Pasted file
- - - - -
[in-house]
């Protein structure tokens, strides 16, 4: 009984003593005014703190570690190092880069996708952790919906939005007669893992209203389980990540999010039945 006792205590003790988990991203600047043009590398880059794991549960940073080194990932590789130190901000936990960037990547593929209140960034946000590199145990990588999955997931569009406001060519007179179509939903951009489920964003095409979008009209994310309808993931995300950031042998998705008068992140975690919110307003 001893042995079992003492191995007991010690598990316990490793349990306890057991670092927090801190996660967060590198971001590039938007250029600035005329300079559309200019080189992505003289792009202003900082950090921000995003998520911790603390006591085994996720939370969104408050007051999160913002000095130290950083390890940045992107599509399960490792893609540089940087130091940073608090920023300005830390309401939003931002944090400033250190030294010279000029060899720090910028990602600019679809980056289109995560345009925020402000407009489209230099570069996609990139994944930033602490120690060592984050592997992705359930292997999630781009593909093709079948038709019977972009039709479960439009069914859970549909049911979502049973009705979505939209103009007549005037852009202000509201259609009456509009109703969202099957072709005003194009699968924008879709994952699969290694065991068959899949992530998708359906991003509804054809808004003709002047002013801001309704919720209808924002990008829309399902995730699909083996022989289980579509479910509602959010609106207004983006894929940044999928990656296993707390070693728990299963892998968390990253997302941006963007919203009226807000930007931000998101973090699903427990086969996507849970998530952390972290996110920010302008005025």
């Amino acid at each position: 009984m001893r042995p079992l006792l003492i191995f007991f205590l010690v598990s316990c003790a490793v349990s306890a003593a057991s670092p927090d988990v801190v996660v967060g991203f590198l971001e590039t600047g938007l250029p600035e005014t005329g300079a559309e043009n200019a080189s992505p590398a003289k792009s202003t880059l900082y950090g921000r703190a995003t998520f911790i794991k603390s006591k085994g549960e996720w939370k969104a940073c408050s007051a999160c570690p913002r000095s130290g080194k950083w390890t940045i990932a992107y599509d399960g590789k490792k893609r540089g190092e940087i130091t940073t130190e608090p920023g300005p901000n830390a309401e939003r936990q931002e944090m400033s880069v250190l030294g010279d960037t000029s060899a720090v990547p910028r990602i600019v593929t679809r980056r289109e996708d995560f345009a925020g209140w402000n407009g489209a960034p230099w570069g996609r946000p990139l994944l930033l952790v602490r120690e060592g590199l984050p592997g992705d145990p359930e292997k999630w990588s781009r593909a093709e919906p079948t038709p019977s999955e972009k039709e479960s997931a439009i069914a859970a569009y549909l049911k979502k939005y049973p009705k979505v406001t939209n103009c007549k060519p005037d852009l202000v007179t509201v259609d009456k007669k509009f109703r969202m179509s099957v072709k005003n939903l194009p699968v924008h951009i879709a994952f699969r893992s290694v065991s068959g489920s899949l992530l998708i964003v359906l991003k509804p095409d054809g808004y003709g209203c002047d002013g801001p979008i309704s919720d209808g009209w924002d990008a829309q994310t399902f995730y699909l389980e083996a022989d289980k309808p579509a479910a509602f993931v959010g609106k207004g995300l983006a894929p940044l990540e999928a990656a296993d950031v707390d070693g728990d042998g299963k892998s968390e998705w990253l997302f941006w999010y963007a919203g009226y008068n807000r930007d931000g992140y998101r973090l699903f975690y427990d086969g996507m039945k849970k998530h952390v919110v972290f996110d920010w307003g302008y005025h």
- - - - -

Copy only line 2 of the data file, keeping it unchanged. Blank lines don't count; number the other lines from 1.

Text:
């Protein structure tokens, strides 16, 4: 009984003593005014703190570690190092880069996708952790919906939005007669893992209203389980990540999010039945 006792205590003790988990991203600047043009590398880059794991549960940073080194990932590789130190901000936990960037990547593929209140960034946000590199145990990588999955997931569009406001060519007179179509939903951009489920964003095409979008009209994310309808993931995300950031042998998705008068992140975690919110307003 001893042995079992003492191995007991010690598990316990490793349990306890057991670092927090801190996660967060590198971001590039938007250029600035005329300079559309200019080189992505003289792009202003900082950090921000995003998520911790603390006591085994996720939370969104408050007051999160913002000095130290950083390890940045992107599509399960490792893609540089940087130091940073608090920023300005830390309401939003931002944090400033250190030294010279000029060899720090910028990602600019679809980056289109995560345009925020402000407009489209230099570069996609990139994944930033602490120690060592984050592997992705359930292997999630781009593909093709079948038709019977972009039709479960439009069914859970549909049911979502049973009705979505939209103009007549005037852009202000509201259609009456509009109703969202099957072709005003194009699968924008879709994952699969290694065991068959899949992530998708359906991003509804054809808004003709002047002013801001309704919720209808924002990008829309399902995730699909083996022989289980579509479910509602959010609106207004983006894929940044999928990656296993707390070693728990299963892998968390990253997302941006963007919203009226807000930007931000998101973090699903427990086969996507849970998530952390972290996110920010302008005025």